Georgia State students get creative to promote their online accounts

Whether it’s making stickers, scrawling into wet cement or a casual mention to strangers, increasingly more students are promoting their social media handles. “Tagging” used to mean spraypainting one’s name onto a wall, but now it applies to social media usernames. 

Georgia State freshman Mia Gagel has had her Instagram account for about six years. This summer, Gagel custom-made stickers promoting her account and placed them around campus, on MARTA and more. 

Gagel said that while she has a substantial number of followers, she feels that the attention is superficial. She created the stickers to attract potential followers and forge a more genuine community.

“Half my followers don’t really care about me; they’re just kinda here for entertainment,” Gagel said.

While she didn’t gain many followers, the stickers elicited responses from fellow Atlantans who enjoyed the stickers, and Gagel added that these messages made her feel appreciated.

“It was cool, like I had a real-life interaction with someone else without social media being the main medium,” Gagel said.

Georgia State freshman Ayana Happel runs a meme account on Instagram. Happel has had this account for about three years, collecting roughly 1,400 followers over the years. 

Despite having a personal account, Happel says she treats her meme account as her primary page. She promotes her account by commenting on others’ posts, including a joke and encouragement to follow. 

“I use [my] meme account more,” Happel said. “I think it’s because I can talk to people who like the same things as me. On my personal account, people usually talk to me because they think I’m attractive.”

Freshman Rachel Harper believes she is the funniest person on Twitter. Harper describes herself and friends as “fake clout chasers,” who ask strangers to follow them on Twitter and Instagram.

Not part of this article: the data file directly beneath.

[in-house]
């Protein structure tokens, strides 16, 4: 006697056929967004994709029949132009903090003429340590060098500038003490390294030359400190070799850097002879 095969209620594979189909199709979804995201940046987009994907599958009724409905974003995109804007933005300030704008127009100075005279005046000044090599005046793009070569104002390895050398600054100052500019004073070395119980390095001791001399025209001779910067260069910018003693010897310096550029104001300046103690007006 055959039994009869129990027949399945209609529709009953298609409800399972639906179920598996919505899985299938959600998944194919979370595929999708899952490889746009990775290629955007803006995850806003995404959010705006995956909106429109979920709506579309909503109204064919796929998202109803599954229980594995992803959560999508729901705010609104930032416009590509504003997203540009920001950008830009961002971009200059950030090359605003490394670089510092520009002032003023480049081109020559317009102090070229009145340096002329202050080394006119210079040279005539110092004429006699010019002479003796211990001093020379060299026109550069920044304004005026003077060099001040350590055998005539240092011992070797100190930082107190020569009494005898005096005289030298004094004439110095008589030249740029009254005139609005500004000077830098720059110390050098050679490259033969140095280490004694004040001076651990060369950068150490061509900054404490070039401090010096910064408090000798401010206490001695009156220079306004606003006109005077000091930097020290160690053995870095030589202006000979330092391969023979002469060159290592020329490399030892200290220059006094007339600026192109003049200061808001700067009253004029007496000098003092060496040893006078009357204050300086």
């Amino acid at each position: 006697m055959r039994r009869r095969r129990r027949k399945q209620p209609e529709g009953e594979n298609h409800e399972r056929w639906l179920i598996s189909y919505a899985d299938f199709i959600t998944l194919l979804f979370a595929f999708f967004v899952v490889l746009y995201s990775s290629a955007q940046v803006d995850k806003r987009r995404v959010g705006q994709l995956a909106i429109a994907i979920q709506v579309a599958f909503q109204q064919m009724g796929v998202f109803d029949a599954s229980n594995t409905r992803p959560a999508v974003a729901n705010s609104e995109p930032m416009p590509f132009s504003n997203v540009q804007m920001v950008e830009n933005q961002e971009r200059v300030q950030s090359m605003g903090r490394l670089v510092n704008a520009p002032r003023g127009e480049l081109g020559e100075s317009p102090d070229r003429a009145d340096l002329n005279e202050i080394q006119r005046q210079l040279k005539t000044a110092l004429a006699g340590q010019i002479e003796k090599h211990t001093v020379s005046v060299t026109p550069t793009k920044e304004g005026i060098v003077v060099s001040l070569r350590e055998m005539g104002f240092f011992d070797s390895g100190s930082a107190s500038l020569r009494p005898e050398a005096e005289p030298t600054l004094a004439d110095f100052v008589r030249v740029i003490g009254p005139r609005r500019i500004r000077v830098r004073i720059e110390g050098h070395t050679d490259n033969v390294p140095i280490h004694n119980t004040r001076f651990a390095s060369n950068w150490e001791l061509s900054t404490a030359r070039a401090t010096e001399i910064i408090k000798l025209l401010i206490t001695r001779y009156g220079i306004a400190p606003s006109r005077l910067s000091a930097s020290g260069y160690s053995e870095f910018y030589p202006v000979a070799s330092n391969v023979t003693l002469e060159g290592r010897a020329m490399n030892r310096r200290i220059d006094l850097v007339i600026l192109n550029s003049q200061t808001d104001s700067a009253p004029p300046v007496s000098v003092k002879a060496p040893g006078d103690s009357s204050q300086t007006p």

Harper says she likes making satirical or outrageous posts, calling herself “a troll on the internet.”

“I just like tweeting stupid stuff and people thinking it’s real, then fighting me about it,” Harper said. “The other day I was tweeting like, ‘I heard Thanksgiving is in March this year, I just wanna eat,’ or asking people what month Christmas is in, just random stuff like that.”

Despite the effort put into these accounts, each student has qualms with the use of social media. 

Happel says she used to be “super-invested” in her Instagram page, leading to a year-long break from the app. 

“I have to remind myself that people only post the good times; they don’t post the bad,” Happel said. “People lie all the time. I follow this one page … and it basically shows Instagram models and how a lot of times they don’t ever really look like their pictures.”

Gagel has taken breaks from social media as well but has now created a healthier relationship with the platforms. 

Gagel says that at its best, Instagram allows her to keep up with artists who she idolizes. At its worst, social media creates an environment of competition. 

“[Followers] were more about the numbers than people following me and actually being in the community and talking to you,” Gagel said. “Over time, that’s not healthy. Everyone has some struggle with social media now; it’s just a part of life.”

While social media use can have a dark side, frequent users still find some redeeming qualities. 

For Harper, an account holder since seventh grade, Instagram serves as a personal time capsule. 

“It’s like a diary for me,” Harper said. “A lot of the time, I’ll go back on my Instagram and see things I posted, and I can go back and think about what I was experiencing at the time.”

One thing’s clear: Whether it’s hated or loved, nearly everyone gets caught in the web.